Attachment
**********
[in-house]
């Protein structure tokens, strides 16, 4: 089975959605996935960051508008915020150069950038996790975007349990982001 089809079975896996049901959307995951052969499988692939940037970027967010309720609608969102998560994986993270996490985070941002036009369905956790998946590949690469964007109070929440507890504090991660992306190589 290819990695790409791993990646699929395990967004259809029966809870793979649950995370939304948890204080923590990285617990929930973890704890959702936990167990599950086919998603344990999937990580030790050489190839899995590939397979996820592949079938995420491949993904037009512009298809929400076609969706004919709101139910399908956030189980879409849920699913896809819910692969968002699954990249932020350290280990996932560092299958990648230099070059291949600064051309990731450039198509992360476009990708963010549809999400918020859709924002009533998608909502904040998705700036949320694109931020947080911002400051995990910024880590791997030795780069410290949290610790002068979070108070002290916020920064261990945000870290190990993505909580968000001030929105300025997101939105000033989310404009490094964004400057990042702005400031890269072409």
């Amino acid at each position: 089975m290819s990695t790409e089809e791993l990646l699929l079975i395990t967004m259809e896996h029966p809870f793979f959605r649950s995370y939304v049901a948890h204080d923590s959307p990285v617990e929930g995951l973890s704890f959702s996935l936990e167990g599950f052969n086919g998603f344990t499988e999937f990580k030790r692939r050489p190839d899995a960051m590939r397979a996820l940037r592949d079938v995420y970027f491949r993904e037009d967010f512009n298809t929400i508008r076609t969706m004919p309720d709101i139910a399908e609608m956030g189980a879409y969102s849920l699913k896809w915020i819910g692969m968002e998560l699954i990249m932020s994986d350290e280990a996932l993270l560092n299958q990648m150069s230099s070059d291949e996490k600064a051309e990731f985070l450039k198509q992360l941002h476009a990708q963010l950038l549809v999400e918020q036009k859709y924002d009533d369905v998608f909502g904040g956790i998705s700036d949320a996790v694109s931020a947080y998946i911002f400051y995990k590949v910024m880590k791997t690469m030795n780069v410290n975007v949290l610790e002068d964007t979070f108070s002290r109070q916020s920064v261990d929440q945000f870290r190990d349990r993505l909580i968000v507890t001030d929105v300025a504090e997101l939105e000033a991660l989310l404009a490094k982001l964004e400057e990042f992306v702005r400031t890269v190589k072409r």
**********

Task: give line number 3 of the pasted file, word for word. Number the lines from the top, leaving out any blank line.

């Amino acid at each position: 089975m290819s990695t790409e089809e791993l990646l699929l079975i395990t967004m259809e896996h029966p809870f793979f959605r649950s995370y939304v049901a948890h204080d923590s959307p990285v617990e929930g995951l973890s704890f959702s996935l936990e167990g599950f052969n086919g998603f344990t499988e999937f990580k030790r692939r050489p190839d899995a960051m590939r397979a996820l940037r592949d079938v995420y970027f491949r993904e037009d967010f512009n298809t929400i508008r076609t969706m004919p309720d709101i139910a399908e609608m956030g189980a879409y969102s849920l699913k896809w915020i819910g692969m968002e998560l699954i990249m932020s994986d350290e280990a996932l993270l560092n299958q990648m150069s230099s070059d291949e996490k600064a051309e990731f985070l450039k198509q992360l941002h476009a990708q963010l950038l549809v999400e918020q036009k859709y924002d009533d369905v998608f909502g904040g956790i998705s700036d949320a996790v694109s931020a947080y998946i911002f400051y995990k590949v910024m880590k791997t690469m030795n780069v410290n975007v949290l610790e002068d964007t979070f108070s002290r109070q916020s920064v261990d929440q945000f870290r190990d349990r993505l909580i968000v507890t001030d929105v300025a504090e997101l939105e000033a991660l989310l404009a490094k982001l964004e400057e990042f992306v702005r400031t890269v190589k072409r």